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Aviation unions: the shutdown is making flying less safe

“We cannot even calculate the level of risk currently at play.”

New Communications System Demonstrated At Miami Int’l Airport Joe Raedle/Getty Images

Unions representing aviation workers issued a dire statement Wednesday about the effects of the government shutdown: Air travel faces an “unprecedented” safety threat.

“In our risk-averse industry, we cannot even calculate the level of risk currently at play, nor predict the point at which the entire system will break,” wrote the presidents of the unions representing air traffic controllers, pilots, and flight attendants.

The 34-day government shutdown is the longest in American history, and more than 800,000 federal workers are furloughed or working without pay, including air traffic control and Transportation Security Administration workers. Federal employees will miss their second consecutive paycheck on Friday, and fewer aviation workers are showing up to work after nearly a month working without pay.

“As union leaders, we find it unconscionable that aviation professionals are being asked to work without pay and in an air safety environment that is deteriorating by the day,” the unions wrote. “To avoid disruption to our aviation system, we urge Congress and the White House to take all necessary steps to end this shutdown immediately. “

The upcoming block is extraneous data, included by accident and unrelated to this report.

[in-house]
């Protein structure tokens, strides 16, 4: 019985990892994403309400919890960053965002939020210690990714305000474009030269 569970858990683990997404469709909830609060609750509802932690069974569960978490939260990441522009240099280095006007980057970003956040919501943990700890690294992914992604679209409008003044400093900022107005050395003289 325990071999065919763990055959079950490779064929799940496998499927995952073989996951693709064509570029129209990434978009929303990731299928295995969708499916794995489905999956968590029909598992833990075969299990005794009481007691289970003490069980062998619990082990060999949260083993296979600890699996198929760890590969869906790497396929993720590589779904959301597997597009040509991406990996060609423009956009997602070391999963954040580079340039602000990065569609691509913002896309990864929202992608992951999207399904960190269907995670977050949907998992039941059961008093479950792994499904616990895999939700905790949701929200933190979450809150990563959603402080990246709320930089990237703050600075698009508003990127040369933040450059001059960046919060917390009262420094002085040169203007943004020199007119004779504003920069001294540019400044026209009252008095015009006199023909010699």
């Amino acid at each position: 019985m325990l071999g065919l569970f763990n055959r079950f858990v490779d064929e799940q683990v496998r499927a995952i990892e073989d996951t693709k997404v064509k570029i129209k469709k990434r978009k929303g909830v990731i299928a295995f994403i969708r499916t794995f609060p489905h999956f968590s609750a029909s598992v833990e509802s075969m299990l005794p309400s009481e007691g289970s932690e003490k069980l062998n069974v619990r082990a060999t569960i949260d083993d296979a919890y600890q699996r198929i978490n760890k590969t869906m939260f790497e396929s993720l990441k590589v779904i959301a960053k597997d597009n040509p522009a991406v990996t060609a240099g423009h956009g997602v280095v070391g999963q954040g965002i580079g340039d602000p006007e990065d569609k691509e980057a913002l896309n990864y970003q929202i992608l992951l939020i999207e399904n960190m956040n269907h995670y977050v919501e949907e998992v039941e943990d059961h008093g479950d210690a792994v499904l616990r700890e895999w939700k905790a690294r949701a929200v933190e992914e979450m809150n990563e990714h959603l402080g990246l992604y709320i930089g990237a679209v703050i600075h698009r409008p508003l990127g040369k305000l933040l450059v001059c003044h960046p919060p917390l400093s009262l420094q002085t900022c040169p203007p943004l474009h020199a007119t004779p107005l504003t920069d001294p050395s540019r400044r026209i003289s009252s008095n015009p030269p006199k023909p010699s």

It’s the unions’ job to represent aviation workers’ interests — and the shutdown is directly affecting the livelihoods of air traffic controllers, who, unlike pilots and flight attendants, are federal employees. The joint statement said air traffic control staffing was at a 30-year low. But it’s clear that the shutdown is starting to have a crippling impact on the whole aviation industry. Some airports have closed security checkpoints in major cities such as Atlanta and Washington, DC, according to a report by Leslie Josephs for CNBC. Air marshals, FBI agents, inspectors, and law enforcement officers are also not receiving pay for their hours. Airlines reportedly have lost $105 million in revenue in the first month of the shutdown, according to a New York Times report by Zach Wichter.

TSA workers were promised a bonus for working without pay, but they haven’t received that money, as Aditi Shrikant reported for Vox:

On January 11, the TSA announced that it would provide a day’s worth of pay to those who were on duty the day the shutdown was announced, plus a $500 bonus for working over the holiday season. As of the evening of January 16, however, no employees have received the bonus and some haven’t gotten their full day’s worth of pay. If this money ever arrives, it may help with the collective $438 million worth of mortgage and rent payments unpaid federal employees owe this month, but it still isn’t much.

The letter also points out that stalled operations have halted hiring and training processes for air traffic control — an agency already in dire need of new staff. According to the letter, 20 percent of air traffic controllers are eligible to retire and may take this chance to leave work permanently if they are forced to keep working without pay.

The unions’ statement said the “situation has changed at a rapid pace” and “pre-shutdown safety levels cannot be achieved as long as the shutdown lasts.”

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